If you're debating the value of your college degree, rest assured it will likely be worth the cost -- eventually.
It takes an average of 12 years to recoup the cost of getting your Bachelor's degree, according to a new report from The College Board.
In other words, you will have earned enough money to repay the cost of your degree and make up for your time out of the workforce by the age of 34.
If that seems like a long time, consider this: college grads with a full-time job earned a median of 67% more than high school grads last year. That doesn't include those who went on to receive an advanced degree.
And despite the horror stories of over-educated Millennials having a hard time landing a job, the unemployment rate for 25- to 34-year-olds with a Bachelor's degree was 2.6% last year, more than five percentage points below the unemployment rate for those with just a high school education.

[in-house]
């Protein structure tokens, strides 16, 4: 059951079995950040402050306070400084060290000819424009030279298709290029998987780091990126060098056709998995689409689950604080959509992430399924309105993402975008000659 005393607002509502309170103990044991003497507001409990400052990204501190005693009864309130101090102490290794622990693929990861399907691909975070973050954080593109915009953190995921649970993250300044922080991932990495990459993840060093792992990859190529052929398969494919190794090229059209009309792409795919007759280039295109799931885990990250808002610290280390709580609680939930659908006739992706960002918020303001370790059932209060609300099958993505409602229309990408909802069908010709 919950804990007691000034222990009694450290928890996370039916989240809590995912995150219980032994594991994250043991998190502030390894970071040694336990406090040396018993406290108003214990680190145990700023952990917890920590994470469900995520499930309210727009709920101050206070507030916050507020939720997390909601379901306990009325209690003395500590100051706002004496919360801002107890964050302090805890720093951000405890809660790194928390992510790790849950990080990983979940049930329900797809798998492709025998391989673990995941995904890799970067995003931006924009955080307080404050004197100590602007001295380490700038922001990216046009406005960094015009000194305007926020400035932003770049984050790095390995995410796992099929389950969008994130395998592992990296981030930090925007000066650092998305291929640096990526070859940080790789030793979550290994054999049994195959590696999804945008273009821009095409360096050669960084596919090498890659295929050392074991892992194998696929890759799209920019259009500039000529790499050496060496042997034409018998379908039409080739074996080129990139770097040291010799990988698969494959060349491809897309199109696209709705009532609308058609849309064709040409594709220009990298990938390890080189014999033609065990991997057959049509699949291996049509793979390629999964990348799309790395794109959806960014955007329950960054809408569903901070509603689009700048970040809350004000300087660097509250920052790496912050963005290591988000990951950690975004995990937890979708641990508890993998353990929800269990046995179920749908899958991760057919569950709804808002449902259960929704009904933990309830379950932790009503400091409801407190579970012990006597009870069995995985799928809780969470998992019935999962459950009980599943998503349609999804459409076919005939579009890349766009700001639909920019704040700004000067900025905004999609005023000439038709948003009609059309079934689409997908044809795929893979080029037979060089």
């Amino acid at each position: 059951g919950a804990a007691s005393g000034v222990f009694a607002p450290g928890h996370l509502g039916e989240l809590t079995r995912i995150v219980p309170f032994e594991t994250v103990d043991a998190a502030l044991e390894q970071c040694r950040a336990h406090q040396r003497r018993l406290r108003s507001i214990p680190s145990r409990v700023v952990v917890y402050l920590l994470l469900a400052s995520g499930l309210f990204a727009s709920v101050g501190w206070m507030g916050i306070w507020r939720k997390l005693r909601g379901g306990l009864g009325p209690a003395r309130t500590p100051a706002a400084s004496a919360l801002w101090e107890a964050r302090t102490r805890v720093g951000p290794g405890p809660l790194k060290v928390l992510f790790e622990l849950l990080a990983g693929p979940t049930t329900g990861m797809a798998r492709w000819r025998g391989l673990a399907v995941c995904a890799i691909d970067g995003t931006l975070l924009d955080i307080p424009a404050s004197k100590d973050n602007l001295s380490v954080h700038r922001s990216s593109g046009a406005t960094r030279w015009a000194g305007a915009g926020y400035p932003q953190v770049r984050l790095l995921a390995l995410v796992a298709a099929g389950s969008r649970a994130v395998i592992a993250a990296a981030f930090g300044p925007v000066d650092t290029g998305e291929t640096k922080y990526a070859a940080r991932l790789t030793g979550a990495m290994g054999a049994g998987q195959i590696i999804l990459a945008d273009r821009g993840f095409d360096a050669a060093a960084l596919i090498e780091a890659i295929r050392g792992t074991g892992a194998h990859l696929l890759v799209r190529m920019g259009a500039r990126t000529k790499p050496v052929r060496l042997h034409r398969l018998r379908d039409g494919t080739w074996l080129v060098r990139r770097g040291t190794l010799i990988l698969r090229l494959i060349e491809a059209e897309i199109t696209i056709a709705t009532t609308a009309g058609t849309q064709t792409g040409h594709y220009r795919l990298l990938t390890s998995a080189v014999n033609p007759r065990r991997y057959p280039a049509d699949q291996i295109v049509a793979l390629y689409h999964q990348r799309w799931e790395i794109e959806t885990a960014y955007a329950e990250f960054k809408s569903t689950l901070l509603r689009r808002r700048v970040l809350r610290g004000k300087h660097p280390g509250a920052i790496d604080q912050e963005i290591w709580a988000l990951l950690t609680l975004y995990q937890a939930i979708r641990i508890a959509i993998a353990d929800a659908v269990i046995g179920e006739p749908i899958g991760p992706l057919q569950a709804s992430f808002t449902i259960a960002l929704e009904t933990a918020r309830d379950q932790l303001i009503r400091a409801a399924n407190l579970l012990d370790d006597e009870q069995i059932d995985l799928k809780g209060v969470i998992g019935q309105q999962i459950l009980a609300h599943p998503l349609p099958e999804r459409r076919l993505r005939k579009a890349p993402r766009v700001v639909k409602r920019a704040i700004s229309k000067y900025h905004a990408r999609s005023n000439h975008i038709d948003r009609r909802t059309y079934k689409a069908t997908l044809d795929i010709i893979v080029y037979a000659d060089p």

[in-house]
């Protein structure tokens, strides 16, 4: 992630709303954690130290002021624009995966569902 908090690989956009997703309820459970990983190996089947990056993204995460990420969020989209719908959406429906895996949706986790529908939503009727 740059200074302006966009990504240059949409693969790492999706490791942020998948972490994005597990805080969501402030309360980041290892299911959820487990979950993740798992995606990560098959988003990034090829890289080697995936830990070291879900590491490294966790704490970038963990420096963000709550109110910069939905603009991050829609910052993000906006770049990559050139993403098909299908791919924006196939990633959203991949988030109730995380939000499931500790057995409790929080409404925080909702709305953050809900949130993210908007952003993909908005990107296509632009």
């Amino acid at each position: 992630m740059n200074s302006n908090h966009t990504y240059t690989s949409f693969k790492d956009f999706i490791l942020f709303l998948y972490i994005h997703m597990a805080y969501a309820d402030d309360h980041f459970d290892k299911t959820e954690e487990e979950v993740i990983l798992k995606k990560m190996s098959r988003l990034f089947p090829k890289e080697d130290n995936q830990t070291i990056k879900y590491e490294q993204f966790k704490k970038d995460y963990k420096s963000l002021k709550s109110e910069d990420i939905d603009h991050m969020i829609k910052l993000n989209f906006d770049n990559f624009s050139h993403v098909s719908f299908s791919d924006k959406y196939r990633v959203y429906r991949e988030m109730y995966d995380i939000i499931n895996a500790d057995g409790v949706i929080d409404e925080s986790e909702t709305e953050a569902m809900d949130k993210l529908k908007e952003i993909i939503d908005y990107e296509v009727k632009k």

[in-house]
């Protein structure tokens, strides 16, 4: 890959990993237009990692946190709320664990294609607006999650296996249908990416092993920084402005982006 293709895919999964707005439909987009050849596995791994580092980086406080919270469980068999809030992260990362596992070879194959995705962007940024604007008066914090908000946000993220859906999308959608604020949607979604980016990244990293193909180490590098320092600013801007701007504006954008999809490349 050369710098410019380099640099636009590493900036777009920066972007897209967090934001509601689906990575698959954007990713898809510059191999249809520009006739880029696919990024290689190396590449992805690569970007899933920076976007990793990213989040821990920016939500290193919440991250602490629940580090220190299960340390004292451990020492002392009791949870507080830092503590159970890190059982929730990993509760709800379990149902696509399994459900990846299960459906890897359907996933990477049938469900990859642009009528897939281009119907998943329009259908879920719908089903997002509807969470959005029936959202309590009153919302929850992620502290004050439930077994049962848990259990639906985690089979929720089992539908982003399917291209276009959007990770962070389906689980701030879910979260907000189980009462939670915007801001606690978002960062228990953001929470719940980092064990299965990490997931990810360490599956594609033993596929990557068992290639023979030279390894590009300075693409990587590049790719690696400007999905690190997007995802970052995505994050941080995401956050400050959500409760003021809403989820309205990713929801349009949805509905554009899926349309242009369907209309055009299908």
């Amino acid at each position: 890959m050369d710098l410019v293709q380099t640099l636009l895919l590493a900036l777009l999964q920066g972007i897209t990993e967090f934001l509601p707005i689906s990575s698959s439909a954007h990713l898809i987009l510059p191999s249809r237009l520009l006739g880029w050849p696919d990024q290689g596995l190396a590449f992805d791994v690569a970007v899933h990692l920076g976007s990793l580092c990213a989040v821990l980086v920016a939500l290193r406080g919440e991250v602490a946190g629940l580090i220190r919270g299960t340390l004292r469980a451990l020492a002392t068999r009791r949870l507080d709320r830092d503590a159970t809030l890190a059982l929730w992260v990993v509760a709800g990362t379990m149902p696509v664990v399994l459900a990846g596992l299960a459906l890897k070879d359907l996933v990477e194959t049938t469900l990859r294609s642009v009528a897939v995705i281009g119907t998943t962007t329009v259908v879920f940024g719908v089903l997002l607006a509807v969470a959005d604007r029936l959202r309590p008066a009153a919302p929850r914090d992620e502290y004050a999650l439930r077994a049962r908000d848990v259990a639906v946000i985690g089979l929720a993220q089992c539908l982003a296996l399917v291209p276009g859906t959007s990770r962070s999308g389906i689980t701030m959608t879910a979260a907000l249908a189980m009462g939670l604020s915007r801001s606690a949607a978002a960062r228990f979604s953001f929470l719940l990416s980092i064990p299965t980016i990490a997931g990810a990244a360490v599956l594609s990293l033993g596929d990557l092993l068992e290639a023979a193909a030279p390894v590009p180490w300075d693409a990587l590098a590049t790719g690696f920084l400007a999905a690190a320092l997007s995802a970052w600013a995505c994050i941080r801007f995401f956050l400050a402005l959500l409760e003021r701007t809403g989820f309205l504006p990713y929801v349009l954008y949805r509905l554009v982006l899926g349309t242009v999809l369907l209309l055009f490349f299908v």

College grads are also more likely to exercise, vote, and less likely to smoke, according to the report.
"A higher education is an investment that pays dividends over the course of a lifetime -- even for students who accumulate some debt to obtain a degree," said Jennifer Ma, senior policy research scientist at the College Board.
The average undergraduate student loan borrower left school last year with $30,100 in debt.
Of course, not everyone will be able to recoup the cost of their degree by the age of 34. The report assumes that you graduated in four years, paid an interest rate of 4.3% on your loans, and finished paying off your debt in 10 years.
Meanwhile, just 60% of college students finish their degree within six years. Private loans come with much higher interest rates, and it might take you longer to pay off your debt if you started in an income-drive repayment plan.
The median income for 30- to 34-year-olds is $40,944 for those with a Bachelor's degree and $31,807 for those with no higher than a high school diploma, according to the report.